Teens have long had the highest crash rate of any age group in the United States, but the stretch roughly from Memorial Day through Labor Day is especially dangerous. According to 2013 data from the Insurance Institute for Highway Safety, June, July and August had higher teenage crash deaths than in any other months of the year.

Anybody who has teenage drivers in the house has probably spent fretful moments waiting for their child to come home after a night behind the wheel, particularly in that first year after getting their license.

If you’re like me, the interrogation begins right after your teen hit the front door: Where did you go? Did you get on the highway? Who else was in the car? And did you remember to pull over to the side to answer you cellphone?

Ever-improving technology provides those answers – and offers parents peace of mind and possibly discounts on car insurance premiums, too.

In-car devices for monitoring teen drivers have been around for several years, but as the technology has improved so have the options to choose from. These devices – relying on GPS, or global positioning system technology – check on speed, location, accelerating, braking and more. Parents can even get a daily driving report card sent to their email, and be alerted if the device is unplugged.

Some systems are offered for free by insurance companies for one year. Others range from $80 to $150 plus monthly service fees of about $20.

The premise behind the technology is simple: Teens who know they’re being monitored by their parents will take fewer risks than unsupervised teens, resulting in fewer accidents and safer driving habits. And data supports that notion.

The devices are easy to install. Find the diagnostic port, which is usually under the left side of the dashboard, and plug it in.

If you’re shopping for a monitoring device, start with your auto insurer to see if they offer one, said Mike Right, a spokesman for AAA Missouri. While the devices are often pitched as a way to lower your teen’s insurance premium, that’s not always the case, he added.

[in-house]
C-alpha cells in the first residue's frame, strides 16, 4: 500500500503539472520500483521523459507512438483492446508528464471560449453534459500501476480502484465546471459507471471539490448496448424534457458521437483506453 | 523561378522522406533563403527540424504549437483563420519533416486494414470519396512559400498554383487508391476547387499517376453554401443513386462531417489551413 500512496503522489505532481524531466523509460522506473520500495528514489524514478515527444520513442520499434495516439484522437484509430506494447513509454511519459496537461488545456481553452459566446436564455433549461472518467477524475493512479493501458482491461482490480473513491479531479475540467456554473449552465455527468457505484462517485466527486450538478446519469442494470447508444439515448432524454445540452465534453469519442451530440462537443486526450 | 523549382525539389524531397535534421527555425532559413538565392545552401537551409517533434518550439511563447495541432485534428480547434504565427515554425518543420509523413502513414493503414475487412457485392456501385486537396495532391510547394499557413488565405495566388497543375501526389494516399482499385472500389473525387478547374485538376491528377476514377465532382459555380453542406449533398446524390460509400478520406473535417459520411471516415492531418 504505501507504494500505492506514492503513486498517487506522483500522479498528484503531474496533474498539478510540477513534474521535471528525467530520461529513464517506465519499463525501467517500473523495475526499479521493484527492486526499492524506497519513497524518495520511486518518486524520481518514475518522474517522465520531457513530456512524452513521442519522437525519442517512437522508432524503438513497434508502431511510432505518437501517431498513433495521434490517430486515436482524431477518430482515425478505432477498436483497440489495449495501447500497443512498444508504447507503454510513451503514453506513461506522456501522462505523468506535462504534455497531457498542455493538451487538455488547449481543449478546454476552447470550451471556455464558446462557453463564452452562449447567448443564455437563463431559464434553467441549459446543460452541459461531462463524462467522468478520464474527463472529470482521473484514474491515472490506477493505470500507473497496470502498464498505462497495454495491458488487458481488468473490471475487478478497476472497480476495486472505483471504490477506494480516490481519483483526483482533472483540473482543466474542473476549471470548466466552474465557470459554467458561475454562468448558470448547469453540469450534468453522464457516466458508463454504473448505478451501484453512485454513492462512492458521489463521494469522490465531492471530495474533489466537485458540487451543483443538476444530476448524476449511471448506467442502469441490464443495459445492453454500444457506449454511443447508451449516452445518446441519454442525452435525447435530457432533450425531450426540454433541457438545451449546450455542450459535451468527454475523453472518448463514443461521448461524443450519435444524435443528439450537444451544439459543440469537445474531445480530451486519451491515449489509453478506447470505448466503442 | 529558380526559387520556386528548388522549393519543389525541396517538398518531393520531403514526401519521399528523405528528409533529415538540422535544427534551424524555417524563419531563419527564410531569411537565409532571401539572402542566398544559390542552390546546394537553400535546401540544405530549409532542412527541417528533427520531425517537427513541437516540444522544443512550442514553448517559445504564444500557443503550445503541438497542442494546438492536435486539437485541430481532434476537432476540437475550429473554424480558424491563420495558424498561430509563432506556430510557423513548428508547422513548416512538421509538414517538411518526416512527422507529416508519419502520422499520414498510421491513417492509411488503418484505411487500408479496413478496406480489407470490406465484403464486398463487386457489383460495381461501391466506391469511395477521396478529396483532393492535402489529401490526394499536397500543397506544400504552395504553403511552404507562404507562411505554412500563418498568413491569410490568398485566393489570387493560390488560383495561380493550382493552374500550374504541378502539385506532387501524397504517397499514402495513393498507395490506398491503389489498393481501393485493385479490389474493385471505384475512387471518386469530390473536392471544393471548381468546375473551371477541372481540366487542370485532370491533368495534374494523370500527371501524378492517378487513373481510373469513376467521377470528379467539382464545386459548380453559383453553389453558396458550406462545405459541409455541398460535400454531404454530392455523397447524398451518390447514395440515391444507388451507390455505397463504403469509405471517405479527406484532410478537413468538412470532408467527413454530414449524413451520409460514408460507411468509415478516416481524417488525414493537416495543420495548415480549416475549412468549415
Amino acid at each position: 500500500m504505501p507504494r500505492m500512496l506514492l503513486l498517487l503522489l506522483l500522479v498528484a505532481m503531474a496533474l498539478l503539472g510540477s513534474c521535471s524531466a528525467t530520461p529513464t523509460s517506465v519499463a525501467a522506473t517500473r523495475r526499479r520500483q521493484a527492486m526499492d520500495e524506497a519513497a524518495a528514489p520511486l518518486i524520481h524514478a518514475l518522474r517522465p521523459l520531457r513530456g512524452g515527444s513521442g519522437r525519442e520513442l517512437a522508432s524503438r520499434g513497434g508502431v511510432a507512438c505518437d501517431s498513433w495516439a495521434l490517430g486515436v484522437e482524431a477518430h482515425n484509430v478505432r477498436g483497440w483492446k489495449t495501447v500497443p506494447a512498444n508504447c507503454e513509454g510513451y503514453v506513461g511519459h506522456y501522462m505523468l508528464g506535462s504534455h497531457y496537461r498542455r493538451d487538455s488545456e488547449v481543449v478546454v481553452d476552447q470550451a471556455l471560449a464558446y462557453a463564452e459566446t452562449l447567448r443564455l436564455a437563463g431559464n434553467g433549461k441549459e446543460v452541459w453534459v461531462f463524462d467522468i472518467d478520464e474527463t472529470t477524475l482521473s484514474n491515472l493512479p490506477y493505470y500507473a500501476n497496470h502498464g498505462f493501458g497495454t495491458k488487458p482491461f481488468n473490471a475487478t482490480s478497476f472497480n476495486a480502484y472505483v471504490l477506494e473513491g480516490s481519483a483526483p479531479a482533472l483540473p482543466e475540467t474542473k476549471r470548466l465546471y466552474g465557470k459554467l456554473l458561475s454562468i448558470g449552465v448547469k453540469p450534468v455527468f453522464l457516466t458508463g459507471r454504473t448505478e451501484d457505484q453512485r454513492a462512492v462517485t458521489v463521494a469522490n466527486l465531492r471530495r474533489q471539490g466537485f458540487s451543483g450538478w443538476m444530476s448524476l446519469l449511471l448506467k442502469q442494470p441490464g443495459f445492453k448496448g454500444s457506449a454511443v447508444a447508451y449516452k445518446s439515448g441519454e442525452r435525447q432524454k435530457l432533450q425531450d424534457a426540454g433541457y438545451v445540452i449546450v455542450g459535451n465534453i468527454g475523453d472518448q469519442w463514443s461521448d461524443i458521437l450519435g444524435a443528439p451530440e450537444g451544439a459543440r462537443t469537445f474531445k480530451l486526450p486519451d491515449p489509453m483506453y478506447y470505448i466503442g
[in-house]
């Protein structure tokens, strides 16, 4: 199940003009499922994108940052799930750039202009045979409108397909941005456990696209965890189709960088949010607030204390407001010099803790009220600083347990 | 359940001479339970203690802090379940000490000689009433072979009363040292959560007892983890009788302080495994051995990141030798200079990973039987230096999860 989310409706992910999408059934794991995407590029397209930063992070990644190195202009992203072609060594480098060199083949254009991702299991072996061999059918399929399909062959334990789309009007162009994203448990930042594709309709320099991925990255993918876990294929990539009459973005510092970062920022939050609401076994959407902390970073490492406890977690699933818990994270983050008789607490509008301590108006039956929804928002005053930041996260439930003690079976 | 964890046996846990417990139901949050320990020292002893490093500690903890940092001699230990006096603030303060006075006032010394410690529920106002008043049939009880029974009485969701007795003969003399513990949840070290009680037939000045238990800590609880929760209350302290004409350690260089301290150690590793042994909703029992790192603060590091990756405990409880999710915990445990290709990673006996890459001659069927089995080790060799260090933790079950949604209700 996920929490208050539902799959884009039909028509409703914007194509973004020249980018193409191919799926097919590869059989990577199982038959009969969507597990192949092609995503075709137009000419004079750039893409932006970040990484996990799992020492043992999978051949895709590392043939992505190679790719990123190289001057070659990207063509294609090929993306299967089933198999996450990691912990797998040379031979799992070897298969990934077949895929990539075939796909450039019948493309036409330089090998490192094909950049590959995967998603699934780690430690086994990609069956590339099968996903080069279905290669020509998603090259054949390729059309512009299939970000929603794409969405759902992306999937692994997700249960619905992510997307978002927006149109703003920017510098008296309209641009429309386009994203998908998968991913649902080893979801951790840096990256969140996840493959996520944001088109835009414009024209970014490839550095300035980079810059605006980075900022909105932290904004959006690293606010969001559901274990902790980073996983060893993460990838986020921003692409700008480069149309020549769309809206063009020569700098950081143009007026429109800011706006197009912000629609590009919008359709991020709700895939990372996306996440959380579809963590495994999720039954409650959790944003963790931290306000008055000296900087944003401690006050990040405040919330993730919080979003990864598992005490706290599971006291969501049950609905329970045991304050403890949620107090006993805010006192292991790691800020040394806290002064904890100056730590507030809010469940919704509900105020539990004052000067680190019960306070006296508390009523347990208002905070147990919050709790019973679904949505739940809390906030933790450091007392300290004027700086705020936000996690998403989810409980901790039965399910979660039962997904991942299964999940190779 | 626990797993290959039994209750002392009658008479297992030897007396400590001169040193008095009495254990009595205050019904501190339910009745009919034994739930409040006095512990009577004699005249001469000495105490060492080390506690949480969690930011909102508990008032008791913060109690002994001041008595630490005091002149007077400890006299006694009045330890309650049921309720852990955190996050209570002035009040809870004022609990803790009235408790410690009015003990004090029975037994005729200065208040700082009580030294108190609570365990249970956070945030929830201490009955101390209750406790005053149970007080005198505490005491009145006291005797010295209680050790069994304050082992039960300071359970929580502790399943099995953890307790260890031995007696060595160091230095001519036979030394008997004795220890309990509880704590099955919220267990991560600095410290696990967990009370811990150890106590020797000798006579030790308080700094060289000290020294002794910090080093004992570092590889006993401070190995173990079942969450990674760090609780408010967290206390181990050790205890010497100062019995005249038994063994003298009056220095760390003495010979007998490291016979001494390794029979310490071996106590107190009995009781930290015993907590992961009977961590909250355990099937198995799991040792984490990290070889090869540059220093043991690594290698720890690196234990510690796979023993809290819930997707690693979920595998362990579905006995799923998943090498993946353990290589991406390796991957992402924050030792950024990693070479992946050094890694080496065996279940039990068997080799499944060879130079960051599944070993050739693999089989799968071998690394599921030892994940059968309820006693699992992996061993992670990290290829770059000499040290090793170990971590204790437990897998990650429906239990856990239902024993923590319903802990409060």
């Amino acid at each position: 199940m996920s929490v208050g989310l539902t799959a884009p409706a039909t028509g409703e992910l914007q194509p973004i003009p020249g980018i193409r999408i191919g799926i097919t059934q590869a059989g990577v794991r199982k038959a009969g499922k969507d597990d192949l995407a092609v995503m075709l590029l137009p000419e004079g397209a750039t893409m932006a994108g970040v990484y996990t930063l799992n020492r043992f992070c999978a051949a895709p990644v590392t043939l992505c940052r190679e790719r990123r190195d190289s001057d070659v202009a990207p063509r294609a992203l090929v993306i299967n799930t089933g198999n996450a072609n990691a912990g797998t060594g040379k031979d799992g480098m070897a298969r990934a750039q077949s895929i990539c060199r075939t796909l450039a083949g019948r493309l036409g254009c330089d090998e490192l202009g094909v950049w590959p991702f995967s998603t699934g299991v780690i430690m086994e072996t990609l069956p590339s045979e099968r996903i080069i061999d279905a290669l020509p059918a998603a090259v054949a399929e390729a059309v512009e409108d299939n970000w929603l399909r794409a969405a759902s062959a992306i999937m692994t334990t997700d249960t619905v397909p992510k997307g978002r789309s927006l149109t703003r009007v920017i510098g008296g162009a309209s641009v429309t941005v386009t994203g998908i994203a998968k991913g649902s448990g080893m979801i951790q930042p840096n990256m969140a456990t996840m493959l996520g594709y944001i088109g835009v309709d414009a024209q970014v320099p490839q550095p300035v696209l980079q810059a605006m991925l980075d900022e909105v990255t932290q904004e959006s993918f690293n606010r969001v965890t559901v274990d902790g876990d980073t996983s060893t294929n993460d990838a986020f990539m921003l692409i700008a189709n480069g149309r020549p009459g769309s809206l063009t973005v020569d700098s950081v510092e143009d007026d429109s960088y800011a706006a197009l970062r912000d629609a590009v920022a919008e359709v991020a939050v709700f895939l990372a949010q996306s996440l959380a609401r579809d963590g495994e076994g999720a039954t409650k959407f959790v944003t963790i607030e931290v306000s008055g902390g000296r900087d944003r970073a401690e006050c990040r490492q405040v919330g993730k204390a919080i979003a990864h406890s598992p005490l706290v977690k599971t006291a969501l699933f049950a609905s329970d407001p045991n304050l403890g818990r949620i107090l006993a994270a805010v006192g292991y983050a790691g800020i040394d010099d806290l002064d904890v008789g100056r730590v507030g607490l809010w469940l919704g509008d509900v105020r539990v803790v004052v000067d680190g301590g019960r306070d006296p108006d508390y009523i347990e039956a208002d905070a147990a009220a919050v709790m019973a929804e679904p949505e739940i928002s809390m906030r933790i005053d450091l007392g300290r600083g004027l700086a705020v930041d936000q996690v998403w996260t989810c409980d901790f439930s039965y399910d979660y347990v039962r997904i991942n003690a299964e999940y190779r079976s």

Travelers Insurance, for example, offers a premium discount on its IntelliDrive program, which is available in eight states. On the other hand, USAA does not on its Young Drivers Intelligence service. However, it will pay the $279 product cost for one year.

Consumer Reports magazine last year highlighted three devices that performed well in its tests: Mastrack, MobiCoPilot and Motosafety.

Before adding the plug-in, make sure your particular vehicle is compatible with the device, Right said. Most work on all vehicles built after 1996. Another area to explore is the privacy practice of the companies offering the device. What are they doing with the data collected on your young driver?

In addition to the GPS devices, there are plenty of smart phone apps that prevent texting and talking while driving. For example, Sprint’s Drive First app detects when the vehicle is in motion and sends auto replies to text messages and directs incoming calls to voice mail. AT&T’s DriveMode has similar services.

What if you opt to skip the GPS devices and phone apps? At the very least, AAA recommends a parent-teen driving agreement that lays down clear rules and consequences for young drivers. For a sample contract, go to TeenDriving.AAA.com.

Until driverless cars hit the roads in full force, contracts and tech tools may have to suffice.


Steve Rosen is assistant business editor at The Kansas City Star. To reach him, call 816-234-4879 or send email to srosen@kcstar.com.

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